TRENTON – The Assembly Budget Committee aligned the lower chamber tuition equality bill Thursday with the Senate version, setting up a showdown with Gov. Chris Christie. It passed along party lines.
The full Assembly could vote as soon as next Thursday on a bill that Christie has said he opposes because, among other things, it includes access to financial aid for undocumented students.
While Christie said before his re-election that he supported in concept the idea of allowing undocumented students to pay the lower, in-state tuition, after the election he said he opposed the specific bill in the Legislature.
But Democrats said nothing changed in the bill, which passed the committee today 8-4 along party lines. This Assembly panel approved this bill earlier this year, but it needed to be brought into conformance with the Senate proposal.
Before the vote, the lawmakers heard testimony similar to hearings past: stories of how being able to pay the lower tuition will increase opportunities academically and economically.
“New Jersey’s undocumented students are your neighbors; they attend public school with your children; and their families pay taxes just like yours does,” said Erika Nava of N.J. Policy Perspective.
“To continue to shut the door to a brighter future by failing to combine in-state tuition with eligibility for state student financial aid for these residents makes no economic or moral sense.”
Other supporters included the CWA; Milly Silva, the defeated lieutenant governor candidate; the Catholic Conference; and the ACLU.
“It’s about fairness, it’s long overdue,’’ Chair Vincent Prieto said.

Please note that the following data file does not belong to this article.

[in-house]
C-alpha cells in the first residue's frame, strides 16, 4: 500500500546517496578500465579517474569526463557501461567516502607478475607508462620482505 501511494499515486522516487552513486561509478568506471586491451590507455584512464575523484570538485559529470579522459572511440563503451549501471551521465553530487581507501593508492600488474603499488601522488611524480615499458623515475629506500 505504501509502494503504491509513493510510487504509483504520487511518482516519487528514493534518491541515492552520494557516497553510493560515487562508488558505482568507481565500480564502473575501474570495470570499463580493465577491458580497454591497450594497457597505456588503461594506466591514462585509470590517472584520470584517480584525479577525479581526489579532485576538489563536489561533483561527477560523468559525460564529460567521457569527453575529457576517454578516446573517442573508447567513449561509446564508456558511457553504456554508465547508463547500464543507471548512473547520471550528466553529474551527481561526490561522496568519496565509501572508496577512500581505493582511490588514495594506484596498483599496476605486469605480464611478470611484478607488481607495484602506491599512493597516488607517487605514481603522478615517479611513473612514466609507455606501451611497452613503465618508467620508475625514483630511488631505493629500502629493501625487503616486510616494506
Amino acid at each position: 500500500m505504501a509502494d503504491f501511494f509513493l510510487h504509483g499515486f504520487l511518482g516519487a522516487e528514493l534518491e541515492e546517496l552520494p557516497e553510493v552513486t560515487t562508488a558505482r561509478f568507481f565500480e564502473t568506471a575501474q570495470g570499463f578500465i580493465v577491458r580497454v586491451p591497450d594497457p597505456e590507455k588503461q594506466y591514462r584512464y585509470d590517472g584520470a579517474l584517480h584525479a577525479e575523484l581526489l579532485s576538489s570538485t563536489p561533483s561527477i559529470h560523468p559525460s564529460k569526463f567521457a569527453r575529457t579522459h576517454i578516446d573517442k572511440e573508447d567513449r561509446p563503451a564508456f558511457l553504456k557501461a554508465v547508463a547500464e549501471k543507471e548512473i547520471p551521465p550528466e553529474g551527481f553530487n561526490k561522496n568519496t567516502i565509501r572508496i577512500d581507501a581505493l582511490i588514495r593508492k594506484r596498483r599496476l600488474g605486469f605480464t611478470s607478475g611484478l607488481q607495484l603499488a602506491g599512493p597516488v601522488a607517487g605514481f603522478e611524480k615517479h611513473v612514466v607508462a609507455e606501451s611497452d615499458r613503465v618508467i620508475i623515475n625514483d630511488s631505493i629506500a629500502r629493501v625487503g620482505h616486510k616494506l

Cid Wilson, vice chairman of the Bergen Community College trustees, urged support. “The students that we’re talking about are not what you would call deportable. They now have work permits, they have driver’s licenses,’’ he said, adding the vast majority of this bill’s beneficiaries would be expected to attend the community colleges first.
Opposition was largely along party lines.
Republican Assemblyman Jay Webber reiterated his concern that “one of the problems with this bill is that it will treat non-citizens better than citizens.” His point is that this bill would leap-frog undocumented students over out-of-state U.S. citizens who don’t qualify for lower tuition.
Barbara Eames of the organization Morris Patriots testified that this bill abridges rights of citizens and “erodes the value of citizenship.”
Assemblyman Declan O’Scanlon said the original bill released from committee in June “seemed to be embraceable” but that the political purpose in some quarters after that seemed to be to modify it into something the governor could not support.
He made a motion to release the original bill without amendments but the Democrats turned that aside.